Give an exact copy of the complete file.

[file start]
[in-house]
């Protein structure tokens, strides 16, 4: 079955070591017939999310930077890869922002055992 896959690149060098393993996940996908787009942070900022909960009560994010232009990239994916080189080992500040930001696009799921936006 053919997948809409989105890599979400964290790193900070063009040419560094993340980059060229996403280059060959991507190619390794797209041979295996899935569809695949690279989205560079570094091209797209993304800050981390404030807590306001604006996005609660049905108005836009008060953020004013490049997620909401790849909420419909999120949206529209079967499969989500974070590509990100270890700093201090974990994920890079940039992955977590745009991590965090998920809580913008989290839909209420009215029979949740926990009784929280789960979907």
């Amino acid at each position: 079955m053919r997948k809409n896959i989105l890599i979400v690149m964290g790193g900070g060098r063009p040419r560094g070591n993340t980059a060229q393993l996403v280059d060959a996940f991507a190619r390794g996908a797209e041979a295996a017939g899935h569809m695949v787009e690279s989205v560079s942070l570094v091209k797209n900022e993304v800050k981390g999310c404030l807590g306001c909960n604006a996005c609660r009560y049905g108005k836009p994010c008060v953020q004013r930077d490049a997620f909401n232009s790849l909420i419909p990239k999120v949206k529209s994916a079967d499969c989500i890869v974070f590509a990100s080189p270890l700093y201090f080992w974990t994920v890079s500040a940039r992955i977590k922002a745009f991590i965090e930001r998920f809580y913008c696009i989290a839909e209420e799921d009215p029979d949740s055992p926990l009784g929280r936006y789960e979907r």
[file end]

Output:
[in-house]
């Protein structure tokens, strides 16, 4: 079955070591017939999310930077890869922002055992 896959690149060098393993996940996908787009942070900022909960009560994010232009990239994916080189080992500040930001696009799921936006 053919997948809409989105890599979400964290790193900070063009040419560094993340980059060229996403280059060959991507190619390794797209041979295996899935569809695949690279989205560079570094091209797209993304800050981390404030807590306001604006996005609660049905108005836009008060953020004013490049997620909401790849909420419909999120949206529209079967499969989500974070590509990100270890700093201090974990994920890079940039992955977590745009991590965090998920809580913008989290839909209420009215029979949740926990009784929280789960979907």
């Amino acid at each position: 079955m053919r997948k809409n896959i989105l890599i979400v690149m964290g790193g900070g060098r063009p040419r560094g070591n993340t980059a060229q393993l996403v280059d060959a996940f991507a190619r390794g996908a797209e041979a295996a017939g899935h569809m695949v787009e690279s989205v560079s942070l570094v091209k797209n900022e993304v800050k981390g999310c404030l807590g306001c909960n604006a996005c609660r009560y049905g108005k836009p994010c008060v953020q004013r930077d490049a997620f909401n232009s790849l909420i419909p990239k999120v949206k529209s994916a079967d499969c989500i890869v974070f590509a990100s080189p270890l700093y201090f080992w974990t994920v890079s500040a940039r992955i977590k922002a745009f991590i965090e930001r998920f809580y913008c696009i989290a839909e209420e799921d009215p029979d949740s055992p926990l009784g929280r936006y789960e979907r």